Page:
Remember the Pet Rock? In 1975, Gary Dahl, an advertising executive, conceived and marketed rocks called Pet Rock. In less than a year, he rocked on to sell over 1.5 million Pet Rocks at $4 each. For a fleeting moment, he was a rock star, and then the Pet Rock disappeared forever. This brand was dead before you knew it.

Famous actor, filmmaker, author, and former politician and professional bodybuilder Arnold Schwarzenegger was captivated by a convoy of military Humvees driving down a highway in 1989. Immediately, he had to have one. We know from history that Arnold always gets what he wants. AM General worked with General Motors to supply a civilian version called the famous Hummer. It was a great success as other affluent “Arnolds” stepped forward to have the privileged to feel the power of a tank stuck in traffic gridlock. Sales peaked in 2006, and the last Hummer H3 rolled off the line on May 24, 2010. High gas prices and the ever-increasing pressures by the environmental movement made the Hummer brand symbol unpalatable as a gas guzzler. Eventually, even Arnold sold his seven Hummers for a reported $950,000 to conform with other Californians. The Hummer brand was dead.

Remember Segway? The cool two-wheeled motorized self-balancing stand-up personal vehicle that allowed you to travel standing. Was this another Pet Rock? The problem was the Segway was expensive ($5,000), massive (over 100 pounds) and potentially dangerous. It wasn’t big enough to navigate the road with cars and wasn’t small enough to travel safely on the sidewalk. Amazon’s Jeff Bezos was quoted in the book Code Name Ginger stating, “I think this plan is dead on arrival.” The inventor Dean Kamen (nicknamed Ginger) was planning to sell half a million of these in a year. According to Forbes, they sold just 30,000 Segways in six years. As people continue to embrace a healthier lifestyle with more exercising like walking, the Segway looks like the laziest mode of transportation ever. Jeff Bezos was right; the Segway brand is dead.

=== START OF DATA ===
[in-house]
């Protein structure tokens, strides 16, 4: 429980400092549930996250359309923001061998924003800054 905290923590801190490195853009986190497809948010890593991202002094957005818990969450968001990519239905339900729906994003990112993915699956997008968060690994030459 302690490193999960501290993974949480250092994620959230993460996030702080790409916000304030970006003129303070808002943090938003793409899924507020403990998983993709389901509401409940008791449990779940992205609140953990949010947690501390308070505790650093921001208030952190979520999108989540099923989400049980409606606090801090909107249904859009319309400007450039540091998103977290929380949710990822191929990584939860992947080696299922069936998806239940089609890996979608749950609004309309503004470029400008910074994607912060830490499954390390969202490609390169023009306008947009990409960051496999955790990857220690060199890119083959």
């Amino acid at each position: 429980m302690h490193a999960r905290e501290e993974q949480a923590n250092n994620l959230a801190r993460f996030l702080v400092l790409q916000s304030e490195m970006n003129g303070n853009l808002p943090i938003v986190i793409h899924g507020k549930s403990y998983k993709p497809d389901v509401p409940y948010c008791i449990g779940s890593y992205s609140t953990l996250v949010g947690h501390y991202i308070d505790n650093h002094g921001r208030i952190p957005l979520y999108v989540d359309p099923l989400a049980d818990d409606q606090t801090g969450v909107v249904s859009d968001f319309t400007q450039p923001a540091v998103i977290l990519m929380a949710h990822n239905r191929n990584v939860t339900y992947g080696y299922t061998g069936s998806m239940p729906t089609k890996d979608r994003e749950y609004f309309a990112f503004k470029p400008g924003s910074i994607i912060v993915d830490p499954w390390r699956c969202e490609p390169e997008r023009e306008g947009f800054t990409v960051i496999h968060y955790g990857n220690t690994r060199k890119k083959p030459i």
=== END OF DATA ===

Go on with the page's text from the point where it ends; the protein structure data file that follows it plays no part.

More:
Guts to Change

If you see your brand failing and the market changing, what do you do? Do you tinker with your business model that has been working for decades or, in some cases, centuries? Do you alienate your loyal customers by changing too much, too quickly?

Kodak and Blackberry are great examples of trying to stay in the past while trying to meet the future at the same time. Unfortunately, they both failed. Allen Adamson, Chairman of North America Landor Associates, explains that Kodak “failed to seize the day in terms of moving away from the existing cash cow to figure out how to live and fight the future.” Today, Blackberry is still trying to reinvent itself to find its vision. Meanwhile, all of its customers have replaced their “crackberry” with an iPhone or Samsung smartphone. Like Nokia, the Blackberry smartphone is dead.

Remember the Friday or Saturday evening trip to Blockbusters to rent a new movie release? The writing was on the wall as cable companies, internet providers, and Netflix offered seamless video streaming at home. But, Blockbusters stayed the course except for extending their late fees charging, which they accumulated over $800 million — something I don’t miss paying.

Many other brands (Circuit City, Future Shop, Olympus, Barnes & Noble, Borders, H&M, Taxis and retail stores, to name a few) face significant disruption from new technologies and digital innovations. Unless they embrace drastic changes, if they can, their destiny doesn’t look bright.

Bad Business Models